Lavrov Says Crimean Tatars Have More Rights Under Russian Rule

Days after Russian authorities shut down the only television station run by Crimea's Tatars, Foreign Minister Sergei Lavrov said in comments carried by state media that the minority ethnic group enjoys more rights under Russian rule than they did when the region was part of Ukraine.

Lavrov said at a press conference Saturday that Crimean Tatars have rights guarantees concerning language, culture and land use that they lacked under Ukrainian rule, state news agency TASS reported.

Shortly after Russia's annexation of Crimea last year, President Vladimir Putin said at a press conference that plans were under way to rehabilitate Crimea's Tatars, who had been deported en masse during the height of Josef Stalin's purges.

"Crimean Tatars suffered some serious damage during the Stalinist reprisals and were deported from Crimea, which is their traditional place of residence, their home. We certainly need to do everything we can to rehabilitate and restore the legitimate rights and interests of the Crimean Tatar people at a time when Crimea is joining the Russian Federation," Putin said at the time.

Addressing the matter Saturday, Lavrov said: "A law has been enacted for the rehabilitation of all peoples living in Crimea. … Such a law was not even under consideration while Crimea was still part of Ukraine."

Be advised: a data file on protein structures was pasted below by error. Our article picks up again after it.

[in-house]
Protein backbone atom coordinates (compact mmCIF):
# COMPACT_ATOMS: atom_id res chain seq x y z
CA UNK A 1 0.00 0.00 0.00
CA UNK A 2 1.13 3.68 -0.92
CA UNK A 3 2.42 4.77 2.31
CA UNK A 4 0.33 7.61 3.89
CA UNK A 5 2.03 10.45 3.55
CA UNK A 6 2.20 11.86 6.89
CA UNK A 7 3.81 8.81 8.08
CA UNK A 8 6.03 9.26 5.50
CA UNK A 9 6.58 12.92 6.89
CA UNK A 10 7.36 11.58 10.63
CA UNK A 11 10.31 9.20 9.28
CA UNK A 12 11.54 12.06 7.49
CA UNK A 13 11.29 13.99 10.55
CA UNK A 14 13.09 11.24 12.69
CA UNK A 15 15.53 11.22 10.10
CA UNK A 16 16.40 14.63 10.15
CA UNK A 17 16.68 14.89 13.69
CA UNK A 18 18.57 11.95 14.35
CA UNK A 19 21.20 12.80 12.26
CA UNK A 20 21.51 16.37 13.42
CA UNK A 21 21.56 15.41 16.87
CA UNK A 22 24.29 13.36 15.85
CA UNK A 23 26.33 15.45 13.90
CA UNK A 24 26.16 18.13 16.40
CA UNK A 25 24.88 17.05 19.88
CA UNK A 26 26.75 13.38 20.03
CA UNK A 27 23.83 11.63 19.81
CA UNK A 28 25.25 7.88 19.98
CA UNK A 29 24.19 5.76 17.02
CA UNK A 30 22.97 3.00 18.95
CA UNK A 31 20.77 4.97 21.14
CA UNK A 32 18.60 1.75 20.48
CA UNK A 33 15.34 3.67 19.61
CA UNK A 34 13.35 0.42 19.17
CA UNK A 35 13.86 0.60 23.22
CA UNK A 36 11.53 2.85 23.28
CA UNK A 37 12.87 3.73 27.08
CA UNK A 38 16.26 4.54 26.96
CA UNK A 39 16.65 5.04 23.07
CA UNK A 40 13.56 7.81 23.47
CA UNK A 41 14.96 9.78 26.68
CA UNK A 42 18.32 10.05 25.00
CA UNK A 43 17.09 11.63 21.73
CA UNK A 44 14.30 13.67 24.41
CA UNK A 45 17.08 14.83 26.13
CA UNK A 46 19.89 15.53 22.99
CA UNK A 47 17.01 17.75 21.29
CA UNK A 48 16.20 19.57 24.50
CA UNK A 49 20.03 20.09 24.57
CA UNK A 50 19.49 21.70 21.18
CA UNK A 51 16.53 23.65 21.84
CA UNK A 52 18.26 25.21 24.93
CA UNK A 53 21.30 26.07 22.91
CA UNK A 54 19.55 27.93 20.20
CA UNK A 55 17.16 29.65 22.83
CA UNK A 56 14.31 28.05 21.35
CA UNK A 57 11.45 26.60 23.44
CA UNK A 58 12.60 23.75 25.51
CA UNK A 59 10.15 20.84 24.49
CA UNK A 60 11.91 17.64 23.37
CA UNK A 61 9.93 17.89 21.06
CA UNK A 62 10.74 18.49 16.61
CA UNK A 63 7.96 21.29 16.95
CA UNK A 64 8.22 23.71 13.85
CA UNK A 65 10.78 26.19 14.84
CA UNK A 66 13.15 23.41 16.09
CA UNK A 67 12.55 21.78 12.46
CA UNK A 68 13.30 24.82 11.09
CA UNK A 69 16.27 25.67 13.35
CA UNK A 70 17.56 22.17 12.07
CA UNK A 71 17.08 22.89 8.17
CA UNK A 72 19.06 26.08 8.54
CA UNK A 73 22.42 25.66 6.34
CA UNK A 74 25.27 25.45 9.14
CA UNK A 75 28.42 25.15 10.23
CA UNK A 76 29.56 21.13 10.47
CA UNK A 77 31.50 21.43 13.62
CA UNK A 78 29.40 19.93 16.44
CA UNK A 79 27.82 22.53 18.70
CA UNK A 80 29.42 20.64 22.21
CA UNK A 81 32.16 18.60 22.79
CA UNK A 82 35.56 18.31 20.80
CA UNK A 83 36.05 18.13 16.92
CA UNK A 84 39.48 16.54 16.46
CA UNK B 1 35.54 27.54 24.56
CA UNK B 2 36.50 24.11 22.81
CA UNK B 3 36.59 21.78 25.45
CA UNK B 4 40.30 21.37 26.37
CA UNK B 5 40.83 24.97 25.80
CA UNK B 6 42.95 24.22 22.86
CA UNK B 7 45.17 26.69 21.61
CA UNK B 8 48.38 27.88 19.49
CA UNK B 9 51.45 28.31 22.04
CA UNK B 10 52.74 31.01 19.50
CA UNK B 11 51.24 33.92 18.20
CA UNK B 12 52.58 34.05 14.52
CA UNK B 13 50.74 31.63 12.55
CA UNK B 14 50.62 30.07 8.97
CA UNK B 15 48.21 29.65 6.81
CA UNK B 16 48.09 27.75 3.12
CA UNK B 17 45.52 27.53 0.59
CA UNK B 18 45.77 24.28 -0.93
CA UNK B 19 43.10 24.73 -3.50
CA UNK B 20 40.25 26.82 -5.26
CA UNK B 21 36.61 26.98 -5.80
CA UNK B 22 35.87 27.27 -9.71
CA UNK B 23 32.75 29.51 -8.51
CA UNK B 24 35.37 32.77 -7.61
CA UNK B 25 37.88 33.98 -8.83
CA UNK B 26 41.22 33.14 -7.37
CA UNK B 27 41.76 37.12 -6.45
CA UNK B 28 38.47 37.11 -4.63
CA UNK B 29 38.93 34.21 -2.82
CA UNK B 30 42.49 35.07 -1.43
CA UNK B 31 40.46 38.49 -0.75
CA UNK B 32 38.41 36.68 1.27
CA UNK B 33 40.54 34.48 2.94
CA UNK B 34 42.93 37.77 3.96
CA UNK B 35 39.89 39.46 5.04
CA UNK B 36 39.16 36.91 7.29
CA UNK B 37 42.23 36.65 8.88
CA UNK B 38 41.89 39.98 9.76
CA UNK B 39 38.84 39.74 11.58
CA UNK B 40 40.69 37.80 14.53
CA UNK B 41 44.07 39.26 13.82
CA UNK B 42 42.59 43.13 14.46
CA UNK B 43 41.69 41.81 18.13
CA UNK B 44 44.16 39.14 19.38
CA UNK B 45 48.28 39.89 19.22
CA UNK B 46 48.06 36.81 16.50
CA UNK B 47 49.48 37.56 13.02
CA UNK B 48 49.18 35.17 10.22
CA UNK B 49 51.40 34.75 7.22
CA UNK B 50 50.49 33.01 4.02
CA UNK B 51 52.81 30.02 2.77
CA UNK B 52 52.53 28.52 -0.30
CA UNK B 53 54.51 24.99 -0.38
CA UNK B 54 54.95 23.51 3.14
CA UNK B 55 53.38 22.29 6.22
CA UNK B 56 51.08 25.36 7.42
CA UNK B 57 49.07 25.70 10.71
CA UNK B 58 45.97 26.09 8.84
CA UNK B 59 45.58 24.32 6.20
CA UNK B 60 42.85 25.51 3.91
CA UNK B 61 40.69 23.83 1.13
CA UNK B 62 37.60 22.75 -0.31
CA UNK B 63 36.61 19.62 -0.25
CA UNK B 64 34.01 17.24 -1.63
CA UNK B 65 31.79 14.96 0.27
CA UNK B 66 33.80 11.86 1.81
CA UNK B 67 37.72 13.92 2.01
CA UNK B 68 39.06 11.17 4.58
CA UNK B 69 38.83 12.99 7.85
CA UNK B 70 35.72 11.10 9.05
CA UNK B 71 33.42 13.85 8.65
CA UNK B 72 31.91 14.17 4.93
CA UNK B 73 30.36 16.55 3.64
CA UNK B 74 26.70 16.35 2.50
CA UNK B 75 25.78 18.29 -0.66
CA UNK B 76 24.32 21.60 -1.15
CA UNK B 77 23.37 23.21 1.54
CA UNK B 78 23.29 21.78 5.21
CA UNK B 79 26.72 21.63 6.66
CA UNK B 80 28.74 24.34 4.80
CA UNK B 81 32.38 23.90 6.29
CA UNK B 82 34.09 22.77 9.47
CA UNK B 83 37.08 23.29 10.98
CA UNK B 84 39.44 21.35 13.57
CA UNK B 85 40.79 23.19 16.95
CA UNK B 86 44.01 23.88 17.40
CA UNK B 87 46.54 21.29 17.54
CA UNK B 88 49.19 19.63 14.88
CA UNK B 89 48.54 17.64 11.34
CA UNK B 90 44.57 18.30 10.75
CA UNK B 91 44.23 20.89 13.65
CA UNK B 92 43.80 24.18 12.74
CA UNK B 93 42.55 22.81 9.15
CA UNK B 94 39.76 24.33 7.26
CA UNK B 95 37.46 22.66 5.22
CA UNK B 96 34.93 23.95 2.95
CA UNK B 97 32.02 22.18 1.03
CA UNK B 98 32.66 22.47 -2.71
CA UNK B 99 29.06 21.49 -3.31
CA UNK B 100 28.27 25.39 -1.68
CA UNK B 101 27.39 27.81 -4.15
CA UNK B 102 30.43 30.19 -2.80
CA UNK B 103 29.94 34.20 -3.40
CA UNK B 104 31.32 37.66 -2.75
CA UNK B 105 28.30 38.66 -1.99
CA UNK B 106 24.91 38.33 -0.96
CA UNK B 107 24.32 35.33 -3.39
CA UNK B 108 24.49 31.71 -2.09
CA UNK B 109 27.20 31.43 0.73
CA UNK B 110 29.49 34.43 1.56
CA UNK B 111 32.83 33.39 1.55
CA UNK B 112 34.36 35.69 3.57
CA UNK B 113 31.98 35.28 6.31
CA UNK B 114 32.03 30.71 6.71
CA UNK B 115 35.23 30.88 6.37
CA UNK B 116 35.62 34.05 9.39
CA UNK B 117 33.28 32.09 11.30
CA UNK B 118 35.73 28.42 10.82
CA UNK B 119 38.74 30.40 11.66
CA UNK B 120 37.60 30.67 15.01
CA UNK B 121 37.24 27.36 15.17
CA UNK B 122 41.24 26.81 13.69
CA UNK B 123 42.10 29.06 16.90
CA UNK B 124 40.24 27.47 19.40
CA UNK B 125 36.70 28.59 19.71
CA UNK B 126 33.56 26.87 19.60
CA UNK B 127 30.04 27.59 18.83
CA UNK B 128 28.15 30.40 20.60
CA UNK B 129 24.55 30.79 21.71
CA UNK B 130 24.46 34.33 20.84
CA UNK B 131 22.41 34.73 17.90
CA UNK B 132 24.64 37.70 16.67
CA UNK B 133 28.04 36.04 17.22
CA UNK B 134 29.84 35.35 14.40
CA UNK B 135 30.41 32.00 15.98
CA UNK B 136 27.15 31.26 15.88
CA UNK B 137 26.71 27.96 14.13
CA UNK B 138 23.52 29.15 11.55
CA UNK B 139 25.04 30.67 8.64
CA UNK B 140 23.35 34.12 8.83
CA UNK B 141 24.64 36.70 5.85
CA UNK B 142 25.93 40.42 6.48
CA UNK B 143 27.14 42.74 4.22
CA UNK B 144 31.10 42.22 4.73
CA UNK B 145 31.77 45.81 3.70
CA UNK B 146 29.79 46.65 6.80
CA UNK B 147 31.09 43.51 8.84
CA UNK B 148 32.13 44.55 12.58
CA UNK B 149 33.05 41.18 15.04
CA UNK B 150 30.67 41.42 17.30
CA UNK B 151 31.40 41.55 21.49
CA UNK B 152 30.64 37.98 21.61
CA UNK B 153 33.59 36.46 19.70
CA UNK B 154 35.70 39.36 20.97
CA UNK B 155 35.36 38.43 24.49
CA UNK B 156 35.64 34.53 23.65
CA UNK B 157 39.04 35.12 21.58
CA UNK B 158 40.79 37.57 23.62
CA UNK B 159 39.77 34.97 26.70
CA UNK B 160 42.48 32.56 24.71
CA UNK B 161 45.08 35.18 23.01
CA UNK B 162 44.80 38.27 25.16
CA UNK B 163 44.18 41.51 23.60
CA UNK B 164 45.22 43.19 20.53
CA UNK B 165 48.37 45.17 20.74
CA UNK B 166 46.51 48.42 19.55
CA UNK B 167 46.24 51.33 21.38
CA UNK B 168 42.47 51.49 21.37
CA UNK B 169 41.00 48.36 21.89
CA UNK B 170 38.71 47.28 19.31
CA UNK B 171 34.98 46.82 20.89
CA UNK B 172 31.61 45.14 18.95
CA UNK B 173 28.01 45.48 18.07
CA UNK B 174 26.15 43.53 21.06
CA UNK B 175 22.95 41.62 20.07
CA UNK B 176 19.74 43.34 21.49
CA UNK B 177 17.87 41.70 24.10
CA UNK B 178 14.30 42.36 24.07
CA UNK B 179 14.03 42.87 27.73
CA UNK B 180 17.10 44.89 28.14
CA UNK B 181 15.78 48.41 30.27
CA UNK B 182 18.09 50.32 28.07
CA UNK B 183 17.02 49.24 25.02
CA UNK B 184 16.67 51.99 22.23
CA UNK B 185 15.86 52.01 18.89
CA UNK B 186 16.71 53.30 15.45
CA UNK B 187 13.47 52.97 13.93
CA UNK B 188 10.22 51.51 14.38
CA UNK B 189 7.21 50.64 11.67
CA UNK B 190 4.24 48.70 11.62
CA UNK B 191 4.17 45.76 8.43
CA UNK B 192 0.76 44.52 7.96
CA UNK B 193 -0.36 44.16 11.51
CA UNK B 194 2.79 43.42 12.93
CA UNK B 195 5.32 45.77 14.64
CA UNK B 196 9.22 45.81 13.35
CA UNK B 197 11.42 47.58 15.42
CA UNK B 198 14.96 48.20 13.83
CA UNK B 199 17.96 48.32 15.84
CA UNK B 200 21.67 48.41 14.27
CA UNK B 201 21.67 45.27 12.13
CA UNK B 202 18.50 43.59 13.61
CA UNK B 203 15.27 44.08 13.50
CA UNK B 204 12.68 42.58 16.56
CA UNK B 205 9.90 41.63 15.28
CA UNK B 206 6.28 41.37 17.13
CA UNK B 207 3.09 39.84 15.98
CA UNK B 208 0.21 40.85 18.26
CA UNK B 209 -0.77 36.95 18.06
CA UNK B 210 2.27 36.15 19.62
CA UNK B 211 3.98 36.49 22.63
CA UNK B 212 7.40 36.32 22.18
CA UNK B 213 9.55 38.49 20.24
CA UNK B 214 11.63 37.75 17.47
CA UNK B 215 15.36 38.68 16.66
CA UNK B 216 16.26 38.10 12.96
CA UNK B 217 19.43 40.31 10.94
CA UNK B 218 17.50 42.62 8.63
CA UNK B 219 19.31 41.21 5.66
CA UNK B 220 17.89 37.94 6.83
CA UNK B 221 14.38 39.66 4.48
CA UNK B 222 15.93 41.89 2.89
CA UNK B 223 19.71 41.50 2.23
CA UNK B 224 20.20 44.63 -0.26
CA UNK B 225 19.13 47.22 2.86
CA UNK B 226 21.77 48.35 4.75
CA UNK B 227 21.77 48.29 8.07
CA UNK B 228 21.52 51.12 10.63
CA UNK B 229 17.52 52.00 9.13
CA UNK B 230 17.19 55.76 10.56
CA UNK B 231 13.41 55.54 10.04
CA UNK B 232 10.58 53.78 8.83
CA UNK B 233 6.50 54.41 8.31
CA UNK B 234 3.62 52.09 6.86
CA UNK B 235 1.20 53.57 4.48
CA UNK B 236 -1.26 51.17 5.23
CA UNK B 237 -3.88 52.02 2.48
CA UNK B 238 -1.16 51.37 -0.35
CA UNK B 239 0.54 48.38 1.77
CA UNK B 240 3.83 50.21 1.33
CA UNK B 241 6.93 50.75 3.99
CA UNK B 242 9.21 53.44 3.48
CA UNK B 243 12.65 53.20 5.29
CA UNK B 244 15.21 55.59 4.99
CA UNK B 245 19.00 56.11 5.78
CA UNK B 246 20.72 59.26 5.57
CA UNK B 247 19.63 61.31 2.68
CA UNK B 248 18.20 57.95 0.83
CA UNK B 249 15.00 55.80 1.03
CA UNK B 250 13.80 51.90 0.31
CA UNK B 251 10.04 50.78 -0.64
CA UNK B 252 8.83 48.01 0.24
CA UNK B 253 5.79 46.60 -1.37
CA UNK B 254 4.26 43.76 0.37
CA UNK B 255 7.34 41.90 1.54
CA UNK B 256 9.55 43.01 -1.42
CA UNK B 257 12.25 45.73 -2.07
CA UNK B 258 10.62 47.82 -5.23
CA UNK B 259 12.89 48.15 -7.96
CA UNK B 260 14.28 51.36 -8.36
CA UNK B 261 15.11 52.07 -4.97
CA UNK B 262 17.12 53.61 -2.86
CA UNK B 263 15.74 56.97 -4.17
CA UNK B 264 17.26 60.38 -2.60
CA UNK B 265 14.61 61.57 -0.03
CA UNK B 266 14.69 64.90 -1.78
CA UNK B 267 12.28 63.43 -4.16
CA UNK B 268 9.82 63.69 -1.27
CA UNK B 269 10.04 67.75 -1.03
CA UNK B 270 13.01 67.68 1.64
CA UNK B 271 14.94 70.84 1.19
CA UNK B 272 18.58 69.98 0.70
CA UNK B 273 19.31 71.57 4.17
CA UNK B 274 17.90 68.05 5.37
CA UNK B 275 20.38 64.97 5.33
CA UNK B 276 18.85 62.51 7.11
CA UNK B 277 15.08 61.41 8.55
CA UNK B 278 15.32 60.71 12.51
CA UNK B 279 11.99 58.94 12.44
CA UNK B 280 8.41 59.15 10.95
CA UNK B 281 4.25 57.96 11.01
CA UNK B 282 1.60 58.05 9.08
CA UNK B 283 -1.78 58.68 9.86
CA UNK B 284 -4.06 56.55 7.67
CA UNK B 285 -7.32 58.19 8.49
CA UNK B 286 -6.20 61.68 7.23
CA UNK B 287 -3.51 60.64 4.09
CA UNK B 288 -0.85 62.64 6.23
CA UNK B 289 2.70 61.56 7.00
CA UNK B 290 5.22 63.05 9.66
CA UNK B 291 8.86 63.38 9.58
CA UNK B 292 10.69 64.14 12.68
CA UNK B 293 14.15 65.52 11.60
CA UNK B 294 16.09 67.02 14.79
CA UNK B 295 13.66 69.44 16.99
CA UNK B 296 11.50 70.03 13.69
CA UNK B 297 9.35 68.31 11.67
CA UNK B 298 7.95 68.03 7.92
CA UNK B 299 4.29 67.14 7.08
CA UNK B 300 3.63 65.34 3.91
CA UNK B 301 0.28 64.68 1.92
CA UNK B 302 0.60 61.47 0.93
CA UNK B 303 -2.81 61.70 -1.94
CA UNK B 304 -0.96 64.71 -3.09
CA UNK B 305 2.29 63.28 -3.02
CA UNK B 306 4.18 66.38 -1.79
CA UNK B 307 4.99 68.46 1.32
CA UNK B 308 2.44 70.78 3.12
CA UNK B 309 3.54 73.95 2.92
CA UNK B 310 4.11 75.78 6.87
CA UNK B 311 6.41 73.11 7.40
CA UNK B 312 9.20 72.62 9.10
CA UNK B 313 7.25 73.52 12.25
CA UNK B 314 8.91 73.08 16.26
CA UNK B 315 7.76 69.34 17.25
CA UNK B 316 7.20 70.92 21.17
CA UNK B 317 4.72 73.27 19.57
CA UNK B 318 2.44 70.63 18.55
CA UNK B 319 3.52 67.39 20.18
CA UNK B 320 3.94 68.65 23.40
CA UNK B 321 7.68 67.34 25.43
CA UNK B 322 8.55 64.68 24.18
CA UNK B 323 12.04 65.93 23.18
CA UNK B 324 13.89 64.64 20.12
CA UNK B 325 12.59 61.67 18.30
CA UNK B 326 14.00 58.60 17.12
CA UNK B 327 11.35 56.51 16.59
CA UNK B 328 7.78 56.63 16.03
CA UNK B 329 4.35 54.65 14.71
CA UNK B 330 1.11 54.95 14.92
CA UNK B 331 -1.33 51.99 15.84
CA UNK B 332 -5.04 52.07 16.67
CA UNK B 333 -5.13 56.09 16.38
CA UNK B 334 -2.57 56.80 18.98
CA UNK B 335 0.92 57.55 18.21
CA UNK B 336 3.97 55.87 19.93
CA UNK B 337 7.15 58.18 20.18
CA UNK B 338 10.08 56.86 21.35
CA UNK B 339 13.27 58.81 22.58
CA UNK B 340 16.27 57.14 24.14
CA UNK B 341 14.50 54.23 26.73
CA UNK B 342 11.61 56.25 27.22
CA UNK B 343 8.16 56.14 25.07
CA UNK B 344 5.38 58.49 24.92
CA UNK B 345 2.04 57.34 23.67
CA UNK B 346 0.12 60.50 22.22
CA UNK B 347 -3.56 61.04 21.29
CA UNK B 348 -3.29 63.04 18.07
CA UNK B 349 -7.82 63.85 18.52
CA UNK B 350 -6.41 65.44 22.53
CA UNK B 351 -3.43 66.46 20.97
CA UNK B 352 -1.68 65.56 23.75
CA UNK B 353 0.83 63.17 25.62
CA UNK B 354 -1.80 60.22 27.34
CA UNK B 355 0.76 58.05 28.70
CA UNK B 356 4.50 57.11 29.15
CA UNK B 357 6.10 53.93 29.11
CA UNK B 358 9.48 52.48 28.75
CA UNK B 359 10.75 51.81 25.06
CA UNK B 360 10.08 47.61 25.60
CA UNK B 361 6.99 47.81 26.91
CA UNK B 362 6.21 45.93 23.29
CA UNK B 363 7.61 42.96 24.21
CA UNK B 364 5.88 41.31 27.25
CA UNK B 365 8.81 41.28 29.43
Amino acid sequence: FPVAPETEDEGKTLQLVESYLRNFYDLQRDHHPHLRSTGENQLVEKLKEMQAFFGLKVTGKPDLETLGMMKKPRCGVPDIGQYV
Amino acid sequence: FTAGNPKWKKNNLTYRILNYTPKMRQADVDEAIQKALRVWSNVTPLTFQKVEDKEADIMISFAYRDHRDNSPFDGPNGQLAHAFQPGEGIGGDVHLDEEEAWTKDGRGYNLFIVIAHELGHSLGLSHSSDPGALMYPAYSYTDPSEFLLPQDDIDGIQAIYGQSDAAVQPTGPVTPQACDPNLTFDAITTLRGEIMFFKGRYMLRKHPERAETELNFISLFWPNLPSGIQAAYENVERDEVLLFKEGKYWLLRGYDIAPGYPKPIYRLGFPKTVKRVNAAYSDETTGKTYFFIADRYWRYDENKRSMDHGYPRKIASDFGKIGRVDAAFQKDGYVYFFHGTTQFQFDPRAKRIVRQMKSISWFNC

He added that plans were under way for a "land amnesty." According to the report, deported Crimean Tatars faced residual issues having to do with their return to their native land from the places they were deported to, including never having obtained proper authorization to occupy Crimean land. Russia — unlike Ukraine — plans to resolve these issues, Lavrov said.

"Crimean Tatars are represented in every agency of government in the republic of Crimea. They have the right to speak, to teach their children and to use all services in their own language," Lavrov was quoted as saying.

Last week Russian authorities shut down the only Crimean Tatar television channel, ATR, inciting condemnation by Ukrainian and U.S. officials who accused Russia of trampling on the rights of the ethnic minority.

The station was closed on the purported basis that it had failed to properly register for a Russian broadcasting license. But the channel's director, Elzara Islyamova, was quoted in media reports as saying that the channel had attempted to register at least four times and was denied by Russia's media watchdog, Roskomnadzor.

Russia's human rights ombudsman in Crimea, Lyudmila Lubina, said in an interview with the Interfax news agency that overall rights in the region were below average for Russia.

She said that the number of people regularly visiting her agency for help was significantly higher than the figure across Russia, and added, "the influx of people who need our protection and assistance is not decreasing," she was quoted by Interfax as saying.


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